Monday, January 24, 2011

Squeaky Wheel

Mad as Hell

“I think the same fantasy popped into the head of everybody in my business who has ever been told what I have been told: this will be the last edition of your show. You go to the scene from the movie ‘Network,’ complete with the pajamas and the rain coat, and go off on a verbal journey of unutterable vision and you insist upon Peter Finch’s guttural resonance and you will the viewer to go to the window, open it, stick out his head and yell. You know the rest. In the mundane world of television goodbyes, reality is laughably uncooperative.”
—Keith Olbermann, out-of-work commentator,
ousted from his MSNBC “Countdown with Keith Olbermann” show,
days after Comcast took over NBC-Universal.

(See John Nichols, “MSNBC drops Keith Olbermann,” The Nation, Jan. 21, 2011)

Editorial Comment: The squeaky wheel gets the . . . ax?

NEWSnote: PULITZER: A Life in Politics, Print, and Power—Biographer James McGrath Morris discusses lessons from Pulitzer, Morris Media & Society Lecture, Tuesday, Jan. 25, 9-10:15 a.m., ESLC 046, USU Campus.

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  1. Thanks for including this, Ted. I know I’m feeling “mad as hell,” and worry that this may be the first of several removals. Progressives need a strong voice in prime time, and Keith and Rachel are the best in discussing alternative viewpoints with integrity and humor. My partner and I were stunned when we heard Keith announce the news Friday night.

    My fear is that the squeaky wheel, indeed, gets the ax.

    Vicki Englich
    Winona, MN

  2. I always enjoy an adage refreshed well. Yours this morning was perfect.

  3. Hi Ted –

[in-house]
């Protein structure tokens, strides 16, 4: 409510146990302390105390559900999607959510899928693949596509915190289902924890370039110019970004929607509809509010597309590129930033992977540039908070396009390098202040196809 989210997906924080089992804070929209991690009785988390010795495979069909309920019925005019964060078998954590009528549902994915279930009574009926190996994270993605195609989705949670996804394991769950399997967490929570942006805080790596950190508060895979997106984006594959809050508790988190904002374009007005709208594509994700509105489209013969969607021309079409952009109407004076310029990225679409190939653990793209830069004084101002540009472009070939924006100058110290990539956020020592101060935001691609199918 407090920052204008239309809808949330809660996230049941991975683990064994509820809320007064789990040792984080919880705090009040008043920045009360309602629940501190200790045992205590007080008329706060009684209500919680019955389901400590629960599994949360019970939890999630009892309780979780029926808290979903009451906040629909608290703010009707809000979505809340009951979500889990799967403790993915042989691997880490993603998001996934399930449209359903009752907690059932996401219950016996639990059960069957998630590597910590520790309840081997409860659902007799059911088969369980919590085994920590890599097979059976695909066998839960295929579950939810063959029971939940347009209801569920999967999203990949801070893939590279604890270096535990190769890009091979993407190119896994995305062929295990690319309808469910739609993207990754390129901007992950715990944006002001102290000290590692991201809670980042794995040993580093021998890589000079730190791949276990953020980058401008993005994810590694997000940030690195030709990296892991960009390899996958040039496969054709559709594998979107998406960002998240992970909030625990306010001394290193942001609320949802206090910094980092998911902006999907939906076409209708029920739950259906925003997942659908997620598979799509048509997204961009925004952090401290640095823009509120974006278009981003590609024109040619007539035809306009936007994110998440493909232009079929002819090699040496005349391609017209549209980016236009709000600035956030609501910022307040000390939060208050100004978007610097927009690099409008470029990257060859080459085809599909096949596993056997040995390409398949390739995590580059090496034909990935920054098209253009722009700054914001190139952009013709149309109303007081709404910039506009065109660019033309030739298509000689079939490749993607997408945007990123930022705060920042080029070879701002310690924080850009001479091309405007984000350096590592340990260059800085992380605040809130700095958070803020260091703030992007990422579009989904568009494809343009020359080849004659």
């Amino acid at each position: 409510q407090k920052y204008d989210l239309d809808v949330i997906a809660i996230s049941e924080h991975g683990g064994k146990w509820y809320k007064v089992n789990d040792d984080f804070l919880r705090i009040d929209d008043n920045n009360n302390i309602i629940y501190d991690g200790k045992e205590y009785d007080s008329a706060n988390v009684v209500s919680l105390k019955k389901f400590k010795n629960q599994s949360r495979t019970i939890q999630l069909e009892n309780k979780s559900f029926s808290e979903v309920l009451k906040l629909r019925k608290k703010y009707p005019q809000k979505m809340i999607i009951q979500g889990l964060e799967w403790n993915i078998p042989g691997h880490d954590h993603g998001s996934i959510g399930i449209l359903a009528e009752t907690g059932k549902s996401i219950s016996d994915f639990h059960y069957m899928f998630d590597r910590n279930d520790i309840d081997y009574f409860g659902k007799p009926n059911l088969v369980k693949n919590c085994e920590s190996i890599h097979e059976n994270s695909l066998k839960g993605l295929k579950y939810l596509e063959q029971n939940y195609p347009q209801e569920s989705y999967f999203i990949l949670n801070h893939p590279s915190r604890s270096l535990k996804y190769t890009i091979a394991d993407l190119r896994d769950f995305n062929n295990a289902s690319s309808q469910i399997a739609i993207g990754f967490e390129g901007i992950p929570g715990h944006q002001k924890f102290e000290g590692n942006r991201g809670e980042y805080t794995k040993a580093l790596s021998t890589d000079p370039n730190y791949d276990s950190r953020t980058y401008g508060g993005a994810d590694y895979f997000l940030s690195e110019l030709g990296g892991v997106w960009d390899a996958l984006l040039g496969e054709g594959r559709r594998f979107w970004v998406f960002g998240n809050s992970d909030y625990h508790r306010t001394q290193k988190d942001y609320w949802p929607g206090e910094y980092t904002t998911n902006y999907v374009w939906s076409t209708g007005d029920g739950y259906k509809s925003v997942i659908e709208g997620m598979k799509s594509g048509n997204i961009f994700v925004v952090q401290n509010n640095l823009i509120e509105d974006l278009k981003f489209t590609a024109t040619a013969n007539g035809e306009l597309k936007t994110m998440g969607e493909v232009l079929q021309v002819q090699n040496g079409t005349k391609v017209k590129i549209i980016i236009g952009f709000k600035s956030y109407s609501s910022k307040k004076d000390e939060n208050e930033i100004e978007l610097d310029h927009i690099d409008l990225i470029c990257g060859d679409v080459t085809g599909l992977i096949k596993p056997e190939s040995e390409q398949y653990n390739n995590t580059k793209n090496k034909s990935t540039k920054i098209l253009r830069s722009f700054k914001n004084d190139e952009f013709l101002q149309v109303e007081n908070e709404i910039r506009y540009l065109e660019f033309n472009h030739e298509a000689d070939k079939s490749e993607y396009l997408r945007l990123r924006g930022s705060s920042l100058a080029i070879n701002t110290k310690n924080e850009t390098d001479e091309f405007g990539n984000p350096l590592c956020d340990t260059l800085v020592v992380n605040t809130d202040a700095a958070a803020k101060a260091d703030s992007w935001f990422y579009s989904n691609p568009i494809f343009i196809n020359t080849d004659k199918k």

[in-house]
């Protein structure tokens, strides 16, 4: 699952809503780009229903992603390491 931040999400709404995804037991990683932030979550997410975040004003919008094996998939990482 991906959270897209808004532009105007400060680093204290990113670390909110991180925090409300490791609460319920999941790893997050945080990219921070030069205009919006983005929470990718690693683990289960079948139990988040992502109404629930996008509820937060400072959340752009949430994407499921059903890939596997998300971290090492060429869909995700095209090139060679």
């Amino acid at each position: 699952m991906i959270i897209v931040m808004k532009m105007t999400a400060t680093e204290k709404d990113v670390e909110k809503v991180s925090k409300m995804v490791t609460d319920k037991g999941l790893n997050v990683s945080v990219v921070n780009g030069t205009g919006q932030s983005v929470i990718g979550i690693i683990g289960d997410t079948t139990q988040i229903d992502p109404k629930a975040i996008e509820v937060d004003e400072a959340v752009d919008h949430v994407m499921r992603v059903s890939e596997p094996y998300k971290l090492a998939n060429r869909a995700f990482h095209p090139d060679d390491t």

A personal comment on Keith Olbermann, one of the most annoying people on television today: I agree with pretty much all his politics. I looked forward to his guests (except the comedians in the closing minutes). I can’t stomach his ego, his narcissistic steering of discourse always back to him. It was about his comments, not about the issues themselves, about his feuds with O’Reilly or Beck or whomever, about his forced little jokes to close each interview—in the end, let’s mock our opponents. The guests had to reward him with a chuckle. As offensive as the gun-sighting right, he fed lefty partisanship no less myopically. His phony humility and modesty, and the fealty of his guests, brought it all back to … him. He’s no journalist – he’s a staff-propped popinjay preening himself with current affairs. His comments were fat and pedantic to the point of self-parody – up with more of which I will not put. As you can see I’ve watched a lot of Countdown. My wife and I watched it enthusiastically for a year leading up to November 2008. The magnitude of the news sufficiently minimized Olbermann. After the election when events turned to governing his true self oozed out and our household turned him off. When for whatever reason we occasionally tuned back in we were reminded why we stopped, and wished for more from the guests. We even tuned him in last Friday but clicked away before the sudden announcement at end – Keith seemed a little dyspeptic – and had the thrill of reading surprising news in the paper Saturday morning. All things considered Olbermann was part of the problem. He wasn’t uncivil – just unendurable. One hopes MSNBC keeps the guests coming and that Lawrence O’Donnell doesn’t get too full of himself in Keith’s time slot. I’m so glad Olbermann is gone, for however long the respite lasts.


  4. Such extreme arrogance needed to go. If nothing else, pity the poor colleagues. This will be turned into much that it is not.